- Biggest propaganda event since 2008 Beijing Olympics
- Roads, parks, airport to close in unprecedented restrictions
China’s image makers are taking unprecedented measures to make sure a volatile stock market and a deadly blast in Tianjin don’t distract from President Xi Jinping’s message of national unity surrounding a military parade on Thursday.
Xi’s government finds itself beset with challenges as the parade nears, including faltering economic growth, questions about safety regulation after the Tianjin blast that killed at least 158 people, and concerns about the outlook for the stock market, whose plunge wiped out $5 trillion in global stock value. That trouble compares to Beijing’s last major international event, the 2008 Summer Olympics, when China was riding high as western economies reeled from the international financial crisis.
“Xi will be very concerned that nothing goes wrong as this is a government that really wants to be seen to be given ‘face’ internationally and is trying to shore up its image to the Chinese population after a year of disasters,” said Anne-Marie Brady, a professor at the University of Canterbury in Christchurch, New Zealand, who studies Chinese propaganda.
The event marking 70th anniversary of Japan’s World War II defeat gives Xi a global platform to present his “Chinese Dream” of national rejuvenation and international influence when he gives a speech before the pageant begins. While the parade will feature 12,000 troops and modern weapons system in a display of military muscle, concern that Xi’s broader message risks being overshadowed helps explain the extent of measures unveiled to ensure the parade’s success.
Stabilizing the stock market ranks high among them. What happens in China’s market has a growing influence on public perceptions of the government’s economic management. With more than 90 million individuals holding stock accounts, equity investors are now a bigger constituency than the Communist Party. Spurred by encouragement in the country’s official media, retail investors piled into stocks, driving the Shanghai Composite Index up more than 150 percent in the year before its June peak.
It’s since plunged more than a third, shocking retail investors who felt betrayed after state media talked up the market. Authorities last week revived their market intervention to halt the sell-off, eager to stabilize equities before the parade, according to people familiar with the matter.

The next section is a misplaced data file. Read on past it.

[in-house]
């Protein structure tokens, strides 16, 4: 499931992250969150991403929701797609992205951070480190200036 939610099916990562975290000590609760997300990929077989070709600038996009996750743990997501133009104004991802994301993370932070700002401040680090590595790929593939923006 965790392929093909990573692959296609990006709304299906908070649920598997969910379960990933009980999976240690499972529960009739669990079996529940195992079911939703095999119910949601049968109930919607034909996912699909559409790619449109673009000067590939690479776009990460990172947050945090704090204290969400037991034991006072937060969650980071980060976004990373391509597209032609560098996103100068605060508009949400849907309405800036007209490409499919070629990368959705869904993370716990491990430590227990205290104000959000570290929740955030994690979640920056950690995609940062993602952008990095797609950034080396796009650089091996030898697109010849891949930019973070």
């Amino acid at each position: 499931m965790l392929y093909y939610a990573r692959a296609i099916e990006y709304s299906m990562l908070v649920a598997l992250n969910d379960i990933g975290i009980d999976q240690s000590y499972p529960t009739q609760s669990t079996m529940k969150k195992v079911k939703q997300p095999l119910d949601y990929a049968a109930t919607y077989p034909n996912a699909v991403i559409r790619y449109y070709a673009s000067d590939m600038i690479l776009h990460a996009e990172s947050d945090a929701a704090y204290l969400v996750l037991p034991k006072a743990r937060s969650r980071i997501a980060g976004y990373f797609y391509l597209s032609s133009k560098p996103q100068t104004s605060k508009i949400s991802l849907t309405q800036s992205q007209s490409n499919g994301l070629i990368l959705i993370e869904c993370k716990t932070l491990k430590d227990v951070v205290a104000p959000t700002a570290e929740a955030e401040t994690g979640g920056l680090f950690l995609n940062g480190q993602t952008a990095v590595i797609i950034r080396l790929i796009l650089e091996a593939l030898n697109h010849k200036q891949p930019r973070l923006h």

The government has also been willing to sacrifice industrial output for the sake of clear skies. More than 12,000 industrial plants suspended operations and the government restricted the days people could drive their cars, giving Beijingers welcome respite from smog.
To make sure the message gets through, the government has curtailed television programming that doesn’t hit the theme of the parade or China’s victory in World War II. State media have also repeatedly highlighted the event as a historically significant occasion.
“It will be a grand ceremony to connect China and the world, to convey a message of peace,” the official Xinhua News Agency wrote Tuesday. “The ceremony is an embrace between a confident and open China and the world.”
Officials have even sought to rid the skies of birds. The state-run China Daily newspaper showed soldiers deploying monkeys, falcons and dogs to scare birds from the flight path of the nearly 200 planes that will fly over the capital.
And for good reason: The impact caused by a bird weighing 1.8 kilograms colliding with a plane flying at 700 kilometers (435 miles) per hour is greater than that of a military shell, the paper said.
The unprecedented security restrictions have brought irritation for Beijing residents. Areas immediately around Tiananmen Square and Changan Avenue, where the parade will run, will be closed to traffic, with a large swathe of the city under a security umbrella.
Seven public parks will be shut, some large hospitals will halt operations, and subway Line 1, which transits underneath Changan Avenue, won’t run. The city’s two main airports will close during the event.
“We cannot meet our friends like before,” Marie Tam, 32, an account director at an advertising agency, said of vehicle restrictions. “The grand display there only reflects the fact that the government is very rich and what I paid for in my taxes is being used by state leaders to show off.”
(A previous version of this story was corrected to say Beijing Olympics were in 2008.)
For more, read this QuickTake: China’s Pain Points